Resources for plant-based food: Estimating resource use to meet the requirements of urban and peri-urban diets

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The rapid urban growth seen globally in recent years has not been supported by a simultaneous increase in agricultural land and/or crop productivity. Producing crops in (peri-)urban areas shows good potential to provide the vegetable products for a healthy and balanced diet for the growing population, but it has to deal with the local availability of resources. Thus, meeting the food requirements of the urban population as efficiently and robustly as possible is a challenge. This study developed a methodology to estimate the use of resources of urban farming systems to produce energy- and nutrient-dense vegetables capable of meeting human dietary needs. The method was applied to two extremely different cultivation systems (an open field farm and a plant factory with artificial lighting) for the production of seven crops. The results on the resource efficiencies to meet the annual per-capita vegetable requirements are discussed in relation to crop type, local climate and cultivation system. The application of this methodology can support farmers' decisions on the choice of crops and the type of urban farming systems that are most efficient in contributing to a plant-based diet. The results can also be translated into water, energy, and surface area needed to meet the nutritional requirements at a city-regional level.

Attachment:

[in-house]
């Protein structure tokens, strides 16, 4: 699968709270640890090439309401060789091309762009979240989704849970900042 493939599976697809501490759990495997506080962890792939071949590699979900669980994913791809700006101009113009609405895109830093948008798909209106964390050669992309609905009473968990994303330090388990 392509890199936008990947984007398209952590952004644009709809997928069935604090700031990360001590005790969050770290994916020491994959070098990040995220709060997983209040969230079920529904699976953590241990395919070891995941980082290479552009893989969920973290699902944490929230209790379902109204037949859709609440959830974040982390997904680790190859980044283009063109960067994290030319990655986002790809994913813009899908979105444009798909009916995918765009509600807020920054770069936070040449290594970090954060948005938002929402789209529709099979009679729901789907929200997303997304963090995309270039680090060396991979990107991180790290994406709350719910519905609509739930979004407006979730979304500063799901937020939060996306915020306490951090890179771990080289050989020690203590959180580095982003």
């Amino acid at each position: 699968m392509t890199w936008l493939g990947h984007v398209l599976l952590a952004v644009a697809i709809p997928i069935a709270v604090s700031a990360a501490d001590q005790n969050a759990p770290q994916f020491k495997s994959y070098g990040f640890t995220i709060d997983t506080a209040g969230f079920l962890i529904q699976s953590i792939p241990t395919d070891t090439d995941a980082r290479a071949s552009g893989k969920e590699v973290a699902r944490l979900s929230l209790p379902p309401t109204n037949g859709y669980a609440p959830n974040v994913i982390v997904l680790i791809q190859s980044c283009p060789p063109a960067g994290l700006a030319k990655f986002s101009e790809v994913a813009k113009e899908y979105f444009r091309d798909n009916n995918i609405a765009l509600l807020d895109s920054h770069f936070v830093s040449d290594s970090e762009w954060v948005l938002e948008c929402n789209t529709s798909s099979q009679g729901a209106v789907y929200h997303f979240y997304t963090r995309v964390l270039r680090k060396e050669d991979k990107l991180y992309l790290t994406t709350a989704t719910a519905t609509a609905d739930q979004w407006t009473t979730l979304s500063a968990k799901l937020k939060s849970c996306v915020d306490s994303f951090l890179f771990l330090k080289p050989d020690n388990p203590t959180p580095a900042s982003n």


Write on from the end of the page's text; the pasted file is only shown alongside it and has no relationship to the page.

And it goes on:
Original languageEnglish
JournalFood and Energy Security
Issue number3
Early online date3 Apr 2023
Publication statusPublished - May 2023


  • energy use
  • human nutrition
  • open field
  • vegetable crops
  • vertical farming
  • water use efficiency


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